Country of Operation
- Ghana Social Marketing Foundation Enterprises LimitedFor-profit
Target income level
- Bottom 20%
- Lower-middle income (20-40%)
- Middle-income (40-60%)
- Higher middle-income (60-80%)
- High-income (80-100%)
SummaryCareShop Ghana was a for-profit franchise of nearly 300 licensed chemical shops that are spread throughout the Greater Accra and surrounding regions. The franchise network closed down in 2009.
Ghana Social Marketing Foundation Enterprises Limited (GSMFEL) founded CareShop in 2002, with the intention of battling common infectious diseases in low-resource areas by improving supply chains and providing training to chemical sellers through a franchising arrangement.
Key program components
GSMFEL, as the franchisor, generated revenue through the sales of inexpensive, high-quality drugs to franchisees. GSMFEL delivered these products directly to franchisee's doorsteps, and also provided them with valuable health and business training, and branded materials.
CareShop unified and standardized the fractured LCS sector in Ghana through franchising. Individual franchisees operated for-profit chemical shops and were contractually bound by clearly defined and strict regulations on diagnosis, quality, and pricing of a specific list of drugs. When properly functioning, the CareShop franchise could provide incentives for chemical sellers to comply with government and franchise regulations because it would be more profitable to do so. CareShop consisted of 276 franchised chemical shops.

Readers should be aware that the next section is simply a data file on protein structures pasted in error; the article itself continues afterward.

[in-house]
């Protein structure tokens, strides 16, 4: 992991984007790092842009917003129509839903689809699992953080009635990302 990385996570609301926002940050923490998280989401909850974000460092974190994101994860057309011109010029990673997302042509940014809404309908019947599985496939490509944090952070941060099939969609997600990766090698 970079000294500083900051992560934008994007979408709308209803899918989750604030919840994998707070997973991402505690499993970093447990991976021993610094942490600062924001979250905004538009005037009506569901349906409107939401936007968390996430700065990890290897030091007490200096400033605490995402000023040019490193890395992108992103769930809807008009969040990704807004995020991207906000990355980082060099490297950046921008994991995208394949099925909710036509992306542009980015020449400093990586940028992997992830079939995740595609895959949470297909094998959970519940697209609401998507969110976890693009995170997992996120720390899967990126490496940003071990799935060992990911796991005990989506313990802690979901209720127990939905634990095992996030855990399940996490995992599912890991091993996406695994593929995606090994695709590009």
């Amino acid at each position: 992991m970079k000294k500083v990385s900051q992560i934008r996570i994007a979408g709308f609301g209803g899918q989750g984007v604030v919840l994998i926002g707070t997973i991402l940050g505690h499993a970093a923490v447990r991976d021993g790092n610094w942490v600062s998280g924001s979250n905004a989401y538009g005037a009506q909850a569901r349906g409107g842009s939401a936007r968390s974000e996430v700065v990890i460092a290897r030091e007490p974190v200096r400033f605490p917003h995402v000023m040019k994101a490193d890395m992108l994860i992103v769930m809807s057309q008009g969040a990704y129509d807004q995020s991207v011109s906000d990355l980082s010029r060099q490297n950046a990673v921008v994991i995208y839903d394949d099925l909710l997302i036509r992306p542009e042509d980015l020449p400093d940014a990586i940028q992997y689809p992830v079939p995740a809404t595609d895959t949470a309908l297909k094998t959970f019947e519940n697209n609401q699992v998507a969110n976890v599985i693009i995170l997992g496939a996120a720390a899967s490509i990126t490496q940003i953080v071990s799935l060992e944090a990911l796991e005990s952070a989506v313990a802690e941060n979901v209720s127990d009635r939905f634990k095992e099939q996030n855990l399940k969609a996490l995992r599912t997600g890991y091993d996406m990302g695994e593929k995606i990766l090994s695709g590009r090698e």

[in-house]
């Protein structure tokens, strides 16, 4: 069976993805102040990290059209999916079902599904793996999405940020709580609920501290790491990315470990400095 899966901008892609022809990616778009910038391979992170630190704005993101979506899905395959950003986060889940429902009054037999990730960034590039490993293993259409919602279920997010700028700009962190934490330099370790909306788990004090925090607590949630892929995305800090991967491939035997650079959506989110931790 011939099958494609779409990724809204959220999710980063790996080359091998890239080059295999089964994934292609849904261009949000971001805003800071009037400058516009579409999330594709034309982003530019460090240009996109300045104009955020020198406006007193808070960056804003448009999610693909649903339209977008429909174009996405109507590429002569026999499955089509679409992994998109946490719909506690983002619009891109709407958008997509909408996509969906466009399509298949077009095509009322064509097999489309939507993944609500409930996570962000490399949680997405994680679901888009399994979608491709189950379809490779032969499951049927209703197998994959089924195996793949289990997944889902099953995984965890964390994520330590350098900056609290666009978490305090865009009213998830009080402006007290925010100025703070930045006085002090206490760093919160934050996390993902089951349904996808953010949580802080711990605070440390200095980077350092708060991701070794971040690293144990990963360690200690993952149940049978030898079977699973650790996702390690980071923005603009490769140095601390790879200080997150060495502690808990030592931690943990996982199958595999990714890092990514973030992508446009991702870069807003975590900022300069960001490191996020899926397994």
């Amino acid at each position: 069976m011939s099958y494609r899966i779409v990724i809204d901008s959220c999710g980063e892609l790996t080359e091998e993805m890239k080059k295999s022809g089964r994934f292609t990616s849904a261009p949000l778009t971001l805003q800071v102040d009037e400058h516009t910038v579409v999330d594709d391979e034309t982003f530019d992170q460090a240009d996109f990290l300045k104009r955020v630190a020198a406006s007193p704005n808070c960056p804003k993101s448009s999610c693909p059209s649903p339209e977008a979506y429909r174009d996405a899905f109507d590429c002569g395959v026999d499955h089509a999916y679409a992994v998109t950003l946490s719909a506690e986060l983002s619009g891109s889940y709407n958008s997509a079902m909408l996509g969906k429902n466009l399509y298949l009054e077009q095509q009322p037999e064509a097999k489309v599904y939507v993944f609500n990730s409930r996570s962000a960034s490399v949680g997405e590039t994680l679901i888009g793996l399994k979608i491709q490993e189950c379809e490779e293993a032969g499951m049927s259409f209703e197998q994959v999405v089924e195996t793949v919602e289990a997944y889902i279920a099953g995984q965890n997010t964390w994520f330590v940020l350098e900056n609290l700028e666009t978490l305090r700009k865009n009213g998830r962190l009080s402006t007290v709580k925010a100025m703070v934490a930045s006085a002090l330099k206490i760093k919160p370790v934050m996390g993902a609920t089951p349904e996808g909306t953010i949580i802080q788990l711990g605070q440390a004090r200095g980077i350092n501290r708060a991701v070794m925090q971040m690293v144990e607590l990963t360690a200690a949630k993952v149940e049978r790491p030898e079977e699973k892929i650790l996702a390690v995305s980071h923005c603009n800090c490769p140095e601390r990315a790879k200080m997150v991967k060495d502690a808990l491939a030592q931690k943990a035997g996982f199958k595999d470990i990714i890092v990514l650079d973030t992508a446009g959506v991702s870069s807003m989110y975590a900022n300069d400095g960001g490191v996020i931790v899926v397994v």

"CareShops Ghana struggled and ultimately collapsed due to an inability of the franchise to maintain franchise discipline and difficulties in encouraging franchisees to transform their business practices. The franchise struggled to maintain a balance between its franchisee's demands and its own financial needs for sustainability. The pharmacists interviewed for this study that had been CareShop franchises complained that the model did not quite fit the local market needs as prices were too high, they did not offer sufficient stock or a desirable product mix and that the delivery service did not allow them to go to Accra to pick up stock, which they enjoyed. The initiative however, did provide valuable training in records keeping and business training, which they still use."
-From McCab, A. (2009) Private Sector Pharmaceutical Supply and Distribution Chains - Ghana, Mali and Malawi Authors Joel Sergre and Julia Tran should be contacted through the World Resources Institute.